North Head Washington 1896 Lighthouse Construction

 

Description

A Rare and Unique Vintage Lighthouse Engineered Construction Plan/Design of the North Head Washington Light Station.

It is said that the North Head Lighthouse was built in response to a marked increase in the number of shipwrecks along the Peninsula as mariners coming from the north could not see the Cape Disappointment light. The 65-foot North Head Lighthouse was designed by German-born engineer C.W. Leick and sits on solid basalt more than 190 feet above sea level.

This is a remarkable piece, preserved since it's recorded origination of 1896. It appears the actual print has been decoupaged to a board which provides a very durable hard finish that promotes superior water resistance.

What a special and unique gift this would make for anyone who has a passion for Lighthouses and enjoyes the display of such original maritime treasures.

There are minor blemishes, including some slight wrinkles in the finish, which in my opinion do not take away from it's display of this extrodinary design. This has been a personal favorite of mine and enjoyed by many. One could very easily enhance it's already dinstinctive presense by having it professionally matted and framed. Would be such a great piece for an office, study or cottage.

Along with the amazing design there are many labels and notes such as the document title located at the very top of the design plan "NORTH HEAD, WASH., LIGHT STATION. Plate 3"

Additionally noted: "Engineer Office, 13th L-H District Portland, Oregon, March 24,1896 Tracings sent to Light-House Board with letter of this date." Signature present: "C.W.Leick" "Capt.Corps of Engineers, U.S.A. Engineer, 13th L-H.District."

Fig. 1 - Work-Room, Passage Way and Vestbule Fig. 2 - displays elevations with the proposed material and the main Light-House structure

Additional Research finds...

Location: Located just over two miles north of the mouth of the Columbia River, southwest of Ilwaco.
Latitude: 46.29891
Longitude: -124.07808

North Head Lighthouse which replaced Cape
Disappointment as the major seacoast light in
the area on May 16, 1898.

After Cape Disappointment Lightstation was established in 1856 to mark the entrance to the Columbia River,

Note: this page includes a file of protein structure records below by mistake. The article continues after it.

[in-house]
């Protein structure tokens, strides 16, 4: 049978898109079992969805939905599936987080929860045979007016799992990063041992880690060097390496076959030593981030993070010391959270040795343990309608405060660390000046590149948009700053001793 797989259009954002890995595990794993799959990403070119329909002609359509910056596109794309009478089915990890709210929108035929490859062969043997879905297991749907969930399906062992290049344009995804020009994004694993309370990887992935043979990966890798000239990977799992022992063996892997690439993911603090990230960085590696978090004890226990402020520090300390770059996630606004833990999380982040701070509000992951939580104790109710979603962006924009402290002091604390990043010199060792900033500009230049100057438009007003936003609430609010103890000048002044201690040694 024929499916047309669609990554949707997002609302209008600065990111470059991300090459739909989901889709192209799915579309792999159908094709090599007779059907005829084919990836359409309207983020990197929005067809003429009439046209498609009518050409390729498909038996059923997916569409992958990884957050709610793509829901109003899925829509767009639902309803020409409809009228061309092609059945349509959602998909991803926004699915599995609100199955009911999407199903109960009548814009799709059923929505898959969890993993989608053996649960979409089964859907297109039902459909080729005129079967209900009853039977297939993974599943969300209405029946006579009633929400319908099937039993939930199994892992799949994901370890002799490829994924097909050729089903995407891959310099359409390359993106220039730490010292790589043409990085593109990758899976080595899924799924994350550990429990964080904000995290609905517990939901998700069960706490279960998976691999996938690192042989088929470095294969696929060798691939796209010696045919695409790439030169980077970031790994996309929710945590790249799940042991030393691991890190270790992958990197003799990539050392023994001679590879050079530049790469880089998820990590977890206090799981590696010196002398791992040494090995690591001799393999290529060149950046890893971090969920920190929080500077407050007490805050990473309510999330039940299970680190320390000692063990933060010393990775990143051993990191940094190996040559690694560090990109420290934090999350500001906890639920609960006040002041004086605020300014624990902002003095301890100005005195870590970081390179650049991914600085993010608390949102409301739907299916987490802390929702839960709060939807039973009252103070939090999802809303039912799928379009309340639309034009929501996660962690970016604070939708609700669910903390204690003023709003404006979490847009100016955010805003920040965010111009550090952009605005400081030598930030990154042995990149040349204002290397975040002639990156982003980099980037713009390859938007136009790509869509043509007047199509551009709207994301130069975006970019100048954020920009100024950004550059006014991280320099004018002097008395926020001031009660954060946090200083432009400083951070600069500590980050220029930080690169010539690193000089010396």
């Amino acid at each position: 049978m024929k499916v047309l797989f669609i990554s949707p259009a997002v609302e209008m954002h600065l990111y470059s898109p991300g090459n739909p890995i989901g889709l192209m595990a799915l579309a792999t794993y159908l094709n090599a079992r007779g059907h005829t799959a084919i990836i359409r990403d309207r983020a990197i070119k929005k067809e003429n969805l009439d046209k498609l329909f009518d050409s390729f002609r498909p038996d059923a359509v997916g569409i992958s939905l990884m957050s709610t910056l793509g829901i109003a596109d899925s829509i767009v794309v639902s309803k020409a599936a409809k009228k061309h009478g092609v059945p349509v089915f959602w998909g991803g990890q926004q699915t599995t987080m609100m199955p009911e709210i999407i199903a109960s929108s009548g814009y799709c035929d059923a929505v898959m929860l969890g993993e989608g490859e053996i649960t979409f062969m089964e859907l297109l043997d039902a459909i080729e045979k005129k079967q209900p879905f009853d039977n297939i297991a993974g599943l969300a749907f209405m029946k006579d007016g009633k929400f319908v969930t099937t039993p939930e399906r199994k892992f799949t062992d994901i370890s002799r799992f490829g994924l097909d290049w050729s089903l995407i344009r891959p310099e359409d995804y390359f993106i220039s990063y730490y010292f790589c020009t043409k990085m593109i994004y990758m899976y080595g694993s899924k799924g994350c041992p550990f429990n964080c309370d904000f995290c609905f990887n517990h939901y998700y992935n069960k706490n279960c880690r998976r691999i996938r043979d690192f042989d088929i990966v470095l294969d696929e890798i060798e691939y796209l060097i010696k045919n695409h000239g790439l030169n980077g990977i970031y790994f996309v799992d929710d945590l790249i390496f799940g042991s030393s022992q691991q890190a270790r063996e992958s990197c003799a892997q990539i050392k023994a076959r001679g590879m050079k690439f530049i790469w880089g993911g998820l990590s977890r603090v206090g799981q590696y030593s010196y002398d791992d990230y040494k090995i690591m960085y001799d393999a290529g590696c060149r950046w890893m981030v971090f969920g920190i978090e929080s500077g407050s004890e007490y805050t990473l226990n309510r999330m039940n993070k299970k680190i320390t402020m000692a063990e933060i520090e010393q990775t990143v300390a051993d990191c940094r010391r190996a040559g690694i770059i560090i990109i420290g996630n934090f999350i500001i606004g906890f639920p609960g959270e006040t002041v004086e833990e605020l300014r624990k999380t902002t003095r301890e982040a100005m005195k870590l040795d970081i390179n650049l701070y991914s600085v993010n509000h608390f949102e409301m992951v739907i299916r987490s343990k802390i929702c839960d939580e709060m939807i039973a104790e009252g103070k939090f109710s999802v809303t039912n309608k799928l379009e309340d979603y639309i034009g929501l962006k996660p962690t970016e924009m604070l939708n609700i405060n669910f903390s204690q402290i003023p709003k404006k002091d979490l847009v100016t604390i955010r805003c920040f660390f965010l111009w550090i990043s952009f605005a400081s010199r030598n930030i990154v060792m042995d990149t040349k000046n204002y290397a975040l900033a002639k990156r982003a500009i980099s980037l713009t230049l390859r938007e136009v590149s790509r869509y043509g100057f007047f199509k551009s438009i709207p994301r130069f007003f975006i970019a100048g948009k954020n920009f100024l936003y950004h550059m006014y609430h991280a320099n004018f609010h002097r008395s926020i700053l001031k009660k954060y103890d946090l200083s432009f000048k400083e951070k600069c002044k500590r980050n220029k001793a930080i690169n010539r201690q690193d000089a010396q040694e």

mariners approaching the river from the north complained they could not see the light until they had nearly
reached the river. Their cry for an additional lighthouse was supported by the many shipwrecks,
which occurred along the Long Beach Peninsula, just north of the cape.

Construction of North Head Lighthouse began in 1896. The tower is brick masonry with a cement plaster
overlay built on a sandstone foundation. 69 steps lead to the lantern room, which is 65 feet from the
ground and 194 feet above sea level. The first-order Fresnel lens, which came from Cape Disappointment,
was lit for the first time on May 16, 1898.

Since the light is only two miles north of Cape Disappointment, North Head needed a distinct signature.
North Head shone a fixed white light, while Cape Disappointment alternated red and white flashes.

North Head is one of the windiest places in the United States. On January 29, 1921, winds were clocked
at 126 mph before the instrument blew away. They have frequently been measured at over 100 mph.

Perhaps it was the wind, or the long gloomy winter that drove one keeper's wife to her death in 1923.
Not being able to take it any more she committed suicide by flinging herself over the precipitous cliffs.
Second Assistant Keeper Frank C. Hammond recovered the body at extreme personal risk.


Approximate Measurements:

27.5" in height x 17.5" in width
The item weighs approximately 1.5 lbs

 

Price

$395

 

Purchase Information

Call or email Steve Gronow to get your questions answered and find out how to finalize your order.

Phone:810-599-5147Email:Get email address

 

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